A lawsuit filed June 19 in St. Louis Circuit Court alleges that Boehringer Ingelheim Pharmaceuticals Inc. and Boehringer Ingelheim International GMBH failed to warn medical professionals and patients about the risks associated with the use of the anticoagulant Pradaxa, according to a St. Louis Record report.
The U.S. Food and Drug Administration (FDA) approved the blood thinner Pradaxa in October 2010 to reduce the risk of stroke and systematic embolism in patients with non-valvular atrial fibrillation. But according to the case, the harmful side effects of the medication were never disclosed to the patients and their physicians, leading to serious injuries and even death in some cases.
What is Pradaxa?
Anticoagulants like Pradaxa belong to the stroke category of medications, which were approved by the U.S. Food and Drug Administration (FDA) to:
- Prevent strokes in people with atrial fibrillation
- Treat deep vein thrombosis and pulmonary embolism
- Prevent deep vein thrombosis (DVT) in patients undergoing hip or knee replacement surgery
Pradaxa is part of a class of drugs known as new generation oral anticoagulants that have been approved over the past several years to give patients a wider range of options to treat and prevent thromboembolic disorders in adults.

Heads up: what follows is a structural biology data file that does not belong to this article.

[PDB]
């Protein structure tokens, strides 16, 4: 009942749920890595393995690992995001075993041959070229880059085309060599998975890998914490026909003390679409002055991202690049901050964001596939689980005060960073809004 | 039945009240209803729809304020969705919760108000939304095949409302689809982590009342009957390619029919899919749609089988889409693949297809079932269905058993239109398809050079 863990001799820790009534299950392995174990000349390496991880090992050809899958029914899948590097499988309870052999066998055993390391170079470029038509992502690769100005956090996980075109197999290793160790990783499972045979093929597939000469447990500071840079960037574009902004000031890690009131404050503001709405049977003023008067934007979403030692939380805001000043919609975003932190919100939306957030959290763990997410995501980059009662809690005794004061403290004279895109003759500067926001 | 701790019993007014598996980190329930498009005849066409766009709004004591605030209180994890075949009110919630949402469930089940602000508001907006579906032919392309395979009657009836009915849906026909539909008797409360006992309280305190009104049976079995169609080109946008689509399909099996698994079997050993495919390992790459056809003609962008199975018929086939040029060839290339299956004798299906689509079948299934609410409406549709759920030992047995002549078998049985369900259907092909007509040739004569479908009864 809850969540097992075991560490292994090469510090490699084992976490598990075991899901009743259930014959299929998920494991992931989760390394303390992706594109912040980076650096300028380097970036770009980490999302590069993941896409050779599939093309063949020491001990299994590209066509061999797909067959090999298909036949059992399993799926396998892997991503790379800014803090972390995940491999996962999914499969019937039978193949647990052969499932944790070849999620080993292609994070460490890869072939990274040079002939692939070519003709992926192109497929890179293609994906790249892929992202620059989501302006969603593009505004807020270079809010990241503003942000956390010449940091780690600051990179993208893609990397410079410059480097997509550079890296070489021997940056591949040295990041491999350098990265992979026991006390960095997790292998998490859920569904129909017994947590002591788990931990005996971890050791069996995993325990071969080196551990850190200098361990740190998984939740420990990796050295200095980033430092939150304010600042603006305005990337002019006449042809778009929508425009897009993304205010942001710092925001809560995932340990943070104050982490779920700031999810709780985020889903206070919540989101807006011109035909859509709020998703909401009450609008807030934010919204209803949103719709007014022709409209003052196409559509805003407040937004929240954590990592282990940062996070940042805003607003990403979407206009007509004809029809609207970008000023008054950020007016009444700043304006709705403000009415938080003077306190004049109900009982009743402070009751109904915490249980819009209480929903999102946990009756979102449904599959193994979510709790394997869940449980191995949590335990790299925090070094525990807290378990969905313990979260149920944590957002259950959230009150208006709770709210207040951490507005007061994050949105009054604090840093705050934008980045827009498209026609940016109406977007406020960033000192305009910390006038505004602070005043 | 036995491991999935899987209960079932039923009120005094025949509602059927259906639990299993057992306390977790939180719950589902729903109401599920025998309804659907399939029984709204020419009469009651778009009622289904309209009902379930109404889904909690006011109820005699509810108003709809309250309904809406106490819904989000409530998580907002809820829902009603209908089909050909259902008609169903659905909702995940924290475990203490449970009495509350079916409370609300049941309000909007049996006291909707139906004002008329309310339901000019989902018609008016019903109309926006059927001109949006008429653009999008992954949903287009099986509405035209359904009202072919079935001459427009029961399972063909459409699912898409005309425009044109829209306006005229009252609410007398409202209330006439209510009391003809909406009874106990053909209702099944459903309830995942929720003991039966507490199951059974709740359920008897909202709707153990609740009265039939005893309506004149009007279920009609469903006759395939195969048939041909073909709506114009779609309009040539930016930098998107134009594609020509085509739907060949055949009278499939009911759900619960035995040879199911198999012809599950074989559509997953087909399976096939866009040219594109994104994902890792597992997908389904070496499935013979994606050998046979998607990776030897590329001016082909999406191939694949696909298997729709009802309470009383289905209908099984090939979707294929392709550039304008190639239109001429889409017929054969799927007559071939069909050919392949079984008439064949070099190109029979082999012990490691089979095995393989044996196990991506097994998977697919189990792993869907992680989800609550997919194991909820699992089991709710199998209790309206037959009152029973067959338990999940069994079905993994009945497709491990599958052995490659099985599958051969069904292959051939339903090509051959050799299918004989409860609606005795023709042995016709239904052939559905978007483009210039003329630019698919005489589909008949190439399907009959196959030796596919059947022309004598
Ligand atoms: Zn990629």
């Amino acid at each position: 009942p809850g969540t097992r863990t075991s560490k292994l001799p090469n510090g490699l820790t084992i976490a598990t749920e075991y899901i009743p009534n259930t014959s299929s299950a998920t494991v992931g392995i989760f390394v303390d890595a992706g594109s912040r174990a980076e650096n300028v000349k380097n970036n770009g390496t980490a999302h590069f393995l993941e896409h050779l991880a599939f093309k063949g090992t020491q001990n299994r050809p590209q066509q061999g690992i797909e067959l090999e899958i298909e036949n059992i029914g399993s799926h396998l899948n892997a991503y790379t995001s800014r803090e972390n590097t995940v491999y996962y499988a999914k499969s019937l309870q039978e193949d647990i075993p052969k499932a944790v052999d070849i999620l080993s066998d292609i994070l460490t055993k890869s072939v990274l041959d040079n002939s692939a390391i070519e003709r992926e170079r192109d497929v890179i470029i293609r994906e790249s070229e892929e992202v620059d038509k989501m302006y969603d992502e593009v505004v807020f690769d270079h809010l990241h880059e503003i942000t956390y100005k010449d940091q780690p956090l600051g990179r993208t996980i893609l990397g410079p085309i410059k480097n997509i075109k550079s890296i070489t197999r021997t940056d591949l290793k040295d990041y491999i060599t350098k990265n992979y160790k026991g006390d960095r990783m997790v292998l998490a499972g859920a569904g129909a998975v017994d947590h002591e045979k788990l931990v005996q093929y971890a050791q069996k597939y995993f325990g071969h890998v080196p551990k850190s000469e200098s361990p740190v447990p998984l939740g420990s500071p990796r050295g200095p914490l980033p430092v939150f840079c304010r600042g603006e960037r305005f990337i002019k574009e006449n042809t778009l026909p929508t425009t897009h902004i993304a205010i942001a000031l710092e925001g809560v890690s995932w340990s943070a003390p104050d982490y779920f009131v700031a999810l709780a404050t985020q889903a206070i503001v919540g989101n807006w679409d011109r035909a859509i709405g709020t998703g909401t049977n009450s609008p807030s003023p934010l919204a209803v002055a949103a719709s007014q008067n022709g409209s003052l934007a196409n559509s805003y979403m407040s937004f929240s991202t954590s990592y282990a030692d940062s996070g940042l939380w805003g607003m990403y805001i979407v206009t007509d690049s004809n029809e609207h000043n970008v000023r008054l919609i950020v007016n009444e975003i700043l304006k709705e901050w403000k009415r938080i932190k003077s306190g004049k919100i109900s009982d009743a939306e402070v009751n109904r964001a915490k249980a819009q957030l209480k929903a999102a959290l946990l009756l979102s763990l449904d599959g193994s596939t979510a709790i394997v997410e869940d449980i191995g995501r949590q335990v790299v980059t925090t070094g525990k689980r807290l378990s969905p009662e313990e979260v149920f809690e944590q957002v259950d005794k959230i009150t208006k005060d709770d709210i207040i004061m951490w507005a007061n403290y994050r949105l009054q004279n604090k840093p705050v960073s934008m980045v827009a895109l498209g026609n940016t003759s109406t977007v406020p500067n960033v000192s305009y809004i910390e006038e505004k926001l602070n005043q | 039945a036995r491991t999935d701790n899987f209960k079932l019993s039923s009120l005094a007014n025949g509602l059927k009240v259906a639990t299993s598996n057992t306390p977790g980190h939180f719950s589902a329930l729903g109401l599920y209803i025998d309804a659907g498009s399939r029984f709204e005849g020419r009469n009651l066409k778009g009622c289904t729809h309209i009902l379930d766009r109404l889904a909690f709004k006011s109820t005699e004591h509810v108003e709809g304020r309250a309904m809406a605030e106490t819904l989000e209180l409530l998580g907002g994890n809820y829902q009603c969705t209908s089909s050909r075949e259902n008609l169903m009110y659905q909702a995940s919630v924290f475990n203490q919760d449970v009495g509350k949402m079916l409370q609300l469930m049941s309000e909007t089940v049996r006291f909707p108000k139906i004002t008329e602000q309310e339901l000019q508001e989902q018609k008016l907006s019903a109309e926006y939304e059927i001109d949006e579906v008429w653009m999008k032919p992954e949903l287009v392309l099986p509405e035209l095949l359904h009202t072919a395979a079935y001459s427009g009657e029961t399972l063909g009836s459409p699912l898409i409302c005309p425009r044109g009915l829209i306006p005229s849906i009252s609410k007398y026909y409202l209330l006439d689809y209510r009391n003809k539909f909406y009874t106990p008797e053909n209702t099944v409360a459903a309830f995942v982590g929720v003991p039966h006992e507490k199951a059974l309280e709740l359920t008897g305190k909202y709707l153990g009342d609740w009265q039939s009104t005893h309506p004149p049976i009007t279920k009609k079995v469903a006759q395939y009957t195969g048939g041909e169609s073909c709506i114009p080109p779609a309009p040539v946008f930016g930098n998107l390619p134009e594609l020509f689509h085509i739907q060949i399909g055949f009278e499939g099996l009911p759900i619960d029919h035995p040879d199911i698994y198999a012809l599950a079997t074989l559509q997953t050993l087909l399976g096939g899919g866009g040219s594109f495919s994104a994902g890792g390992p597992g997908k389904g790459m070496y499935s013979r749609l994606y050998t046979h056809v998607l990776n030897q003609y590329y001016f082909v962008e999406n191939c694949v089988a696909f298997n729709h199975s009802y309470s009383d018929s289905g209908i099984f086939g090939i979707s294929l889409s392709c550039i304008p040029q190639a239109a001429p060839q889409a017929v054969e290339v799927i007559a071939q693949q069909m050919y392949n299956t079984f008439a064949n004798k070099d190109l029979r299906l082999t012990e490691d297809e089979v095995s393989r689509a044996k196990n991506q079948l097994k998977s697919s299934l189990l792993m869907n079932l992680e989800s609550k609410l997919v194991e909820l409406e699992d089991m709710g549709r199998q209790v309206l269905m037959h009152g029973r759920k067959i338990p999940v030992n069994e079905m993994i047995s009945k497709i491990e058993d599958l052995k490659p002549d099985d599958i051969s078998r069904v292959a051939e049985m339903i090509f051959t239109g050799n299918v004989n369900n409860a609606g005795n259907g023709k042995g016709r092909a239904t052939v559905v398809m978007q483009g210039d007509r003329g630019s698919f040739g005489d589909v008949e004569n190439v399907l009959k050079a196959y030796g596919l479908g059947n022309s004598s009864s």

How do Blood Thinners Work?
Blood thinners, or anticoagulants, work by interrupting the process involved in the formation of blood clots. Although they’re sometimes called blood thinners, these medications don’t actually make the blood thinner. Rather, anticoagulants prevent blood clots from forming by preventing red blood cells, platelets, fibrin, and white blood cells from sticking together to form a clot.
Bleeding is a complication common to all anticoagulants, and although dangerous bleeding is relatively rare, it occurs in approximately 1.5 percent of Pradaxa patients every year. In October 2015, the FDA granted approval of Praxbind (idarucizumab) as an antidote for the anticoagulant Pradaxa for use when reversal of the blood thinner is needed for emergency surgery or in life-threatening or uncontrolled bleeding events.